However, in the final attribute, the attribute of ve-nakei, an additional existential need is revealed.  The basis of this attribute is the assertion that it does not suffice to accept a world that includes sin – not even with the expectation of future perfection.  The person demands also “cleansing” – because for him, this is an existential need.  Existence with sin, an existence in which I breathe, walk, eat and live, but find myself distant from God, without friendship, without dialogue – this is not existence at all.  The twelve attributes guaranteed existence, but an existence of sin, of alienation and distance.  This is logically possible, according to the rationale that we have explained in discussing the previous attributes.  But the individual is still not satisfied.  In his eyes, this is intolerable.  An existence far from the Almighty is not existence at all.  Sin, even if it does not kill the violator, and even if it does not affect his spiritual capabilities, nevertheless separates him from God.  There cannot be any existential merging between God and sin.  God says to the person, “Continue existing, I will ensure that you can continue moving forward.”  As God said to Moshe after the sin of the calf, “And so, go lead the nation to where I told you – behold, my angel will walk before you.  And on the day of My accounting, I shall make an accounting of their sin for them” (Shemot 32:34).  In other words, you can go, and My angel will go with you – but not Me.  “For I shall not go up [to the Land] in your midst” (33:3).  God warns that “on the day of My accounting, I shall make an accounting” – the sin is not completely cleansed.  Moshe then responds, “If Your countenance does not go, do not bring us up [to the Land] from here” (33:15).  What a peculiar exchange!  God tells Moshe that he can proceed to Eretz Yisrael, that the plan remains in place, but Moshe declines: “If Your countenance does not go, do not bring us up from here.”  If there is no connection to God, then there is no reason to continue existing.  There is no life plan that does not include God’s “countenance.”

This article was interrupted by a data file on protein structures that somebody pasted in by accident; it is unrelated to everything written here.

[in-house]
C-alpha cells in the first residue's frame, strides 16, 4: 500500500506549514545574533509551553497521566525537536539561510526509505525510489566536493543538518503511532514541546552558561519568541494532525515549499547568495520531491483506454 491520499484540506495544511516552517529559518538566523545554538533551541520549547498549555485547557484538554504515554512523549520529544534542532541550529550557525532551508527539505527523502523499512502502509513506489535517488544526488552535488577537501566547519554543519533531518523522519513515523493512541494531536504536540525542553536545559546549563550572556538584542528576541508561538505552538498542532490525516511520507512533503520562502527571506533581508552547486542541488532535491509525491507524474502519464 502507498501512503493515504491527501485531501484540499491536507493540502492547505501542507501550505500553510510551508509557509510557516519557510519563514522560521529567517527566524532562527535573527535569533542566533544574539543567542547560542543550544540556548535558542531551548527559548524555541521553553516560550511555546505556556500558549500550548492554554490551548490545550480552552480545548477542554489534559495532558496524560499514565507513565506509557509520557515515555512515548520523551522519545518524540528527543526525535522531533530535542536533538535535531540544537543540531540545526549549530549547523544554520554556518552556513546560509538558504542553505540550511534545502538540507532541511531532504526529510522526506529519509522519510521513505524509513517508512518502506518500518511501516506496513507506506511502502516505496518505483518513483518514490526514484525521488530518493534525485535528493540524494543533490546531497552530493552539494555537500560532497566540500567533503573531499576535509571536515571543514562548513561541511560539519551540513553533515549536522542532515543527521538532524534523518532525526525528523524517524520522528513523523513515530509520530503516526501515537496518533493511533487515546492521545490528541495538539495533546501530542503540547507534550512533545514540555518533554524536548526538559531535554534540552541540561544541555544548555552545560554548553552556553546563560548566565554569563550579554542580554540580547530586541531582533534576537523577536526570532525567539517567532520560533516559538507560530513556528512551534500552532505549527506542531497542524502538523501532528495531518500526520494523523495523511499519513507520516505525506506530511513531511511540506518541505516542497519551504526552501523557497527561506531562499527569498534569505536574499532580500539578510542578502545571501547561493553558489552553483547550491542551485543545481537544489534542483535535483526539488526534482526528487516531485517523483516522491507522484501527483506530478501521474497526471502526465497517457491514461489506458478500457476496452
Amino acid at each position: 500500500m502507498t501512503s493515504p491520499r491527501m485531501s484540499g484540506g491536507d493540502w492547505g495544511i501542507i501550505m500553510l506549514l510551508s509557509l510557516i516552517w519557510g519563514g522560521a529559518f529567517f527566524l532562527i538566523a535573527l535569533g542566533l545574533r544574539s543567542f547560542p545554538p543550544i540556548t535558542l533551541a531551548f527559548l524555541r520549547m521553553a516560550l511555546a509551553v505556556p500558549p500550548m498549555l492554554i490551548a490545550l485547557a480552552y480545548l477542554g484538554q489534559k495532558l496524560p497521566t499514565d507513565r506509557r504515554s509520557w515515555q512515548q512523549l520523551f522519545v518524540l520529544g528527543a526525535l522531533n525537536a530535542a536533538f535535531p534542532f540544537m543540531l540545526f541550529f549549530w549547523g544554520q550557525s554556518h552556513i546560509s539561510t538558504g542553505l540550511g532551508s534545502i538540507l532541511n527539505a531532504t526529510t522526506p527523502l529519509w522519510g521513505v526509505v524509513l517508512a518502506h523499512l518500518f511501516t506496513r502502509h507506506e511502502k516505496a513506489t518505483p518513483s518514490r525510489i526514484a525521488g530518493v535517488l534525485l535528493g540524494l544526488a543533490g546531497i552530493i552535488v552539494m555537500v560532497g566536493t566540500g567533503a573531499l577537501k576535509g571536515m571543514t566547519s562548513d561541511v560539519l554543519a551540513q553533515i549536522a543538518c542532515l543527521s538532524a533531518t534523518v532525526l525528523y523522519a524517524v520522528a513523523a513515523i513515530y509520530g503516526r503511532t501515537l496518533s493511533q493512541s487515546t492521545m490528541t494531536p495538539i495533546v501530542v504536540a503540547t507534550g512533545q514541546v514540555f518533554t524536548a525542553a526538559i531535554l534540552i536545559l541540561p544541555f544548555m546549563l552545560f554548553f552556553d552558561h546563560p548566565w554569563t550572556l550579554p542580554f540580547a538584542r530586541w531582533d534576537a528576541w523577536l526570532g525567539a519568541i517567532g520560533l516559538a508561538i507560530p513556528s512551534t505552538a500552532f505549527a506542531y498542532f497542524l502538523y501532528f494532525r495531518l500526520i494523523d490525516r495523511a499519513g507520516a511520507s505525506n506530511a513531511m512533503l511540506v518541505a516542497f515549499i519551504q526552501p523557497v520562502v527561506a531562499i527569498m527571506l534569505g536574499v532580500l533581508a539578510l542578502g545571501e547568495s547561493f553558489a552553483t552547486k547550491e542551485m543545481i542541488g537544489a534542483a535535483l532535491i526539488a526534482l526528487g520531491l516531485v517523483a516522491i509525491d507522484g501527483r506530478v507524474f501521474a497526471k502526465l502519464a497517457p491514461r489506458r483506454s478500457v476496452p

If so, why is this principle concealed, hidden, and not revealed explicitly in the Torah?  The answer is found in Chazal’s interpretation.  God cleanses for those who repent, but not to those who do not.  This attribute does not exist without teshuva.  I did not say that this attribute does not work without teshuva, but rather than it does not exist – at all – without teshuva.  Before a person repents, there is no need – existentially speaking – for the cleansing of sin.  The Torah testifies that a person can exist, through the Almighty’s kindness, with his sin.  So long as the request is merely for basic existence, there is no need for the attribute of ve-nakei.  The attributes of mercy address an existential need, of the creation of heaven and earth.  Only when a person attempts to draw close to God and feels that he cannot exist at a distance is it revealed that this is indeed the case – man indeed cannot live distant from God.  Only then must the divine attribute of mercy provide a solution for this existential problem.  Thus, repentance is not a precondition for the attribute of ve-nakei, but rather reveals it and brings it to the level of reality.  In the world of teshuva, there can be neither justice nor mercy without the cleansing of sin.